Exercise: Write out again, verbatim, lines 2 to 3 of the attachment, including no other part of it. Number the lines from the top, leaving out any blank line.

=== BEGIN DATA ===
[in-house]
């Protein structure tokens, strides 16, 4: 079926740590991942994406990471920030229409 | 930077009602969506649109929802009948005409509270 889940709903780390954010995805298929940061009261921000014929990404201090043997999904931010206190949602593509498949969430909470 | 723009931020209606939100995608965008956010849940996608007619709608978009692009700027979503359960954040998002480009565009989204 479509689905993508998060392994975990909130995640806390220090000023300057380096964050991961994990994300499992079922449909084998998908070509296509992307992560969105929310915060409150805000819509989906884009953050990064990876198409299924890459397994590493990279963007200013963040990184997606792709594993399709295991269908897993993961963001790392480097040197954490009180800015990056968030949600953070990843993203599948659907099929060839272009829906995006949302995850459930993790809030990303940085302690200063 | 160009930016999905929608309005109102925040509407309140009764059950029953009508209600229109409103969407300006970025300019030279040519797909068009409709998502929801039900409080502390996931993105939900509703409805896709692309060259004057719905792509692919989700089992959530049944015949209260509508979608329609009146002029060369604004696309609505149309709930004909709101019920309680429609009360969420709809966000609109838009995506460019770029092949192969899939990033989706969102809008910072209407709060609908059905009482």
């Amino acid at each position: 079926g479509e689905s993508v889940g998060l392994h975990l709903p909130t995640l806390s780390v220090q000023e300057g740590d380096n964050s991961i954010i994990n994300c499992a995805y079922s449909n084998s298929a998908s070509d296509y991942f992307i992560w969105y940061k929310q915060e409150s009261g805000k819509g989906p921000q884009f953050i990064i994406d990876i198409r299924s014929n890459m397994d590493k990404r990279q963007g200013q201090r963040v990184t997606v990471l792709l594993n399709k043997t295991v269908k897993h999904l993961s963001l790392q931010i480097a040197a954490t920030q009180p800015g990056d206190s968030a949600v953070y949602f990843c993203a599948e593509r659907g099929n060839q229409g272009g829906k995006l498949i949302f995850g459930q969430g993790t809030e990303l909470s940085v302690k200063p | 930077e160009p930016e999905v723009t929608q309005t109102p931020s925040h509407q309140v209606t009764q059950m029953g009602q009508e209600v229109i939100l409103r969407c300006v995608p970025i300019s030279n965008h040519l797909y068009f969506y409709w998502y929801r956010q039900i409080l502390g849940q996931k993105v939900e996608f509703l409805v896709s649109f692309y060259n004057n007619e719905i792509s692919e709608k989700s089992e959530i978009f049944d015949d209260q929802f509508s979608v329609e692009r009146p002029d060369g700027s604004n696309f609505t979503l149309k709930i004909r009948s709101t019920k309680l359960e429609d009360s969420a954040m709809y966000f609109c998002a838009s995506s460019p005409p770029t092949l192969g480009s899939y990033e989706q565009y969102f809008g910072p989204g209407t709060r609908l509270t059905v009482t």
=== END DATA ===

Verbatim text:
């Protein structure tokens, strides 16, 4: 079926740590991942994406990471920030229409 | 930077009602969506649109929802009948005409509270 889940709903780390954010995805298929940061009261921000014929990404201090043997999904931010206190949602593509498949969430909470 | 723009931020209606939100995608965008956010849940996608007619709608978009692009700027979503359960954040998002480009565009989204 479509689905993508998060392994975990909130995640806390220090000023300057380096964050991961994990994300499992079922449909084998998908070509296509992307992560969105929310915060409150805000819509989906884009953050990064990876198409299924890459397994590493990279963007200013963040990184997606792709594993399709295991269908897993993961963001790392480097040197954490009180800015990056968030949600953070990843993203599948659907099929060839272009829906995006949302995850459930993790809030990303940085302690200063 | 160009930016999905929608309005109102925040509407309140009764059950029953009508209600229109409103969407300006970025300019030279040519797909068009409709998502929801039900409080502390996931993105939900509703409805896709692309060259004057719905792509692919989700089992959530049944015949209260509508979608329609009146002029060369604004696309609505149309709930004909709101019920309680429609009360969420709809966000609109838009995506460019770029092949192969899939990033989706969102809008910072209407709060609908059905009482």
């Amino acid at each position: 079926g479509e689905s993508v889940g998060l392994h975990l709903p909130t995640l806390s780390v220090q000023e300057g740590d380096n964050s991961i954010i994990n994300c499992a995805y079922s449909n084998s298929a998908s070509d296509y991942f992307i992560w969105y940061k929310q915060e409150s009261g805000k819509g989906p921000q884009f953050i990064i994406d990876i198409r299924s014929n890459m397994d590493k990404r990279q963007g200013q201090r963040v990184t997606v990471l792709l594993n399709k043997t295991v269908k897993h999904l993961s963001l790392q931010i480097a040197a954490t920030q009180p800015g990056d206190s968030a949600v953070y949602f990843c993203a599948e593509r659907g099929n060839q229409g272009g829906k995006l498949i949302f995850g459930q969430g993790t809030e990303l909470s940085v302690k200063p | 930077e160009p930016e999905v723009t929608q309005t109102p931020s925040h509407q309140v209606t009764q059950m029953g009602q009508e209600v229109i939100l409103r969407c300006v995608p970025i300019s030279n965008h040519l797909y068009f969506y409709w998502y929801r956010q039900i409080l502390g849940q996931k993105v939900e996608f509703l409805v896709s649109f692309y060259n004057n007619e719905i792509s692919e709608k989700s089992e959530i978009f049944d015949d209260q929802f509508s979608v329609e692009r009146p002029d060369g700027s604004n696309f609505t979503l149309k709930i004909r009948s709101t019920k309680l359960e429609d009360s969420a954040m709809y966000f609109c998002a838009s995506s460019p005409p770029t092949l192969g480009s899939y990033e989706q565009y969102f809008g910072p989204g209407t709060r609908l509270t059905v009482t």